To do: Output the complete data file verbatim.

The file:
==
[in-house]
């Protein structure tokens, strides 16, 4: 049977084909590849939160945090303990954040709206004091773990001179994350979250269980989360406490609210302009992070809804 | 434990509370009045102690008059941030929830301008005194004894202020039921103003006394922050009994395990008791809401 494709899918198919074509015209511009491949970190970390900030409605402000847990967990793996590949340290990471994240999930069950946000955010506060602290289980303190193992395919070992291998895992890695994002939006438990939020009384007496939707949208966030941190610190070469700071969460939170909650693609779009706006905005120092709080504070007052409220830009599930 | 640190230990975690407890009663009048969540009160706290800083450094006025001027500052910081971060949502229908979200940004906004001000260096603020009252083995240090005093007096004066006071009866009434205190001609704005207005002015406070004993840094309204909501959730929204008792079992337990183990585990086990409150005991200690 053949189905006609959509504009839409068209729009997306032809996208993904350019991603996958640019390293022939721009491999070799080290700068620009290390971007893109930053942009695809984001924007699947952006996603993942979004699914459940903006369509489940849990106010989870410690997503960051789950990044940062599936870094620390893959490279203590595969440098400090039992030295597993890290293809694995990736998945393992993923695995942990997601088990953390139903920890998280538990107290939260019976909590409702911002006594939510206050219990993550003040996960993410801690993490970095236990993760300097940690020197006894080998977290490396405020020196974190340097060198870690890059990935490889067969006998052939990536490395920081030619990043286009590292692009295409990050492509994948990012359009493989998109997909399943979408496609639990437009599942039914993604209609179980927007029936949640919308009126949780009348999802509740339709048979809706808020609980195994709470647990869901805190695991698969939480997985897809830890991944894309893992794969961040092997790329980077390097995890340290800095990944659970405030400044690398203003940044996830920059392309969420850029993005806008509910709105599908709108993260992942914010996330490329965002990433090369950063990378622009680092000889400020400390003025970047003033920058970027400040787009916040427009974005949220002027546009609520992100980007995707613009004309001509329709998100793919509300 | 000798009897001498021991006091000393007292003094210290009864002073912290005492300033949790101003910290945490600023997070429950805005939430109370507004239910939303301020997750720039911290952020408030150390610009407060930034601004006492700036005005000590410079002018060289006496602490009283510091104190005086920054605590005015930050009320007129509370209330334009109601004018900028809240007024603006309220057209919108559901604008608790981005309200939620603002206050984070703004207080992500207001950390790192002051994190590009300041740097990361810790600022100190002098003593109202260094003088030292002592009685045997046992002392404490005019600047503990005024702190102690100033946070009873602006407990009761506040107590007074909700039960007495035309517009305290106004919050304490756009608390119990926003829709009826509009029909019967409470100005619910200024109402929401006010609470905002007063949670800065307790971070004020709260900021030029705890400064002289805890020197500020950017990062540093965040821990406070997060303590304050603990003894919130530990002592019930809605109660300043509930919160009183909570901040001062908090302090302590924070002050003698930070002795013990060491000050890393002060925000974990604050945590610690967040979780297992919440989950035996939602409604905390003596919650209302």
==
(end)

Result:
[in-house]
């Protein structure tokens, strides 16, 4: 049977084909590849939160945090303990954040709206004091773990001179994350979250269980989360406490609210302009992070809804 | 434990509370009045102690008059941030929830301008005194004894202020039921103003006394922050009994395990008791809401 494709899918198919074509015209511009491949970190970390900030409605402000847990967990793996590949340290990471994240999930069950946000955010506060602290289980303190193992395919070992291998895992890695994002939006438990939020009384007496939707949208966030941190610190070469700071969460939170909650693609779009706006905005120092709080504070007052409220830009599930 | 640190230990975690407890009663009048969540009160706290800083450094006025001027500052910081971060949502229908979200940004906004001000260096603020009252083995240090005093007096004066006071009866009434205190001609704005207005002015406070004993840094309204909501959730929204008792079992337990183990585990086990409150005991200690 053949189905006609959509504009839409068209729009997306032809996208993904350019991603996958640019390293022939721009491999070799080290700068620009290390971007893109930053942009695809984001924007699947952006996603993942979004699914459940903006369509489940849990106010989870410690997503960051789950990044940062599936870094620390893959490279203590595969440098400090039992030295597993890290293809694995990736998945393992993923695995942990997601088990953390139903920890998280538990107290939260019976909590409702911002006594939510206050219990993550003040996960993410801690993490970095236990993760300097940690020197006894080998977290490396405020020196974190340097060198870690890059990935490889067969006998052939990536490395920081030619990043286009590292692009295409990050492509994948990012359009493989998109997909399943979408496609639990437009599942039914993604209609179980927007029936949640919308009126949780009348999802509740339709048979809706808020609980195994709470647990869901805190695991698969939480997985897809830890991944894309893992794969961040092997790329980077390097995890340290800095990944659970405030400044690398203003940044996830920059392309969420850029993005806008509910709105599908709108993260992942914010996330490329965002990433090369950063990378622009680092000889400020400390003025970047003033920058970027400040787009916040427009974005949220002027546009609520992100980007995707613009004309001509329709998100793919509300 | 000798009897001498021991006091000393007292003094210290009864002073912290005492300033949790101003910290945490600023997070429950805005939430109370507004239910939303301020997750720039911290952020408030150390610009407060930034601004006492700036005005000590410079002018060289006496602490009283510091104190005086920054605590005015930050009320007129509370209330334009109601004018900028809240007024603006309220057209919108559901604008608790981005309200939620603002206050984070703004207080992500207001950390790192002051994190590009300041740097990361810790600022100190002098003593109202260094003088030292002592009685045997046992002392404490005019600047503990005024702190102690100033946070009873602006407990009761506040107590007074909700039960007495035309517009305290106004919050304490756009608390119990926003829709009826509009029909019967409470100005619910200024109402929401006010609470905002007063949670800065307790971070004020709260900021030029705890400064002289805890020197500020950017990062540093965040821990406070997060303590304050603990003894919130530990002592019930809605109660300043509930919160009183909570901040001062908090302090302590924070002050003698930070002795013990060491000050890393002060925000974990604050945590610690967040979780297992919440989950035996939602409604905390003596919650209302």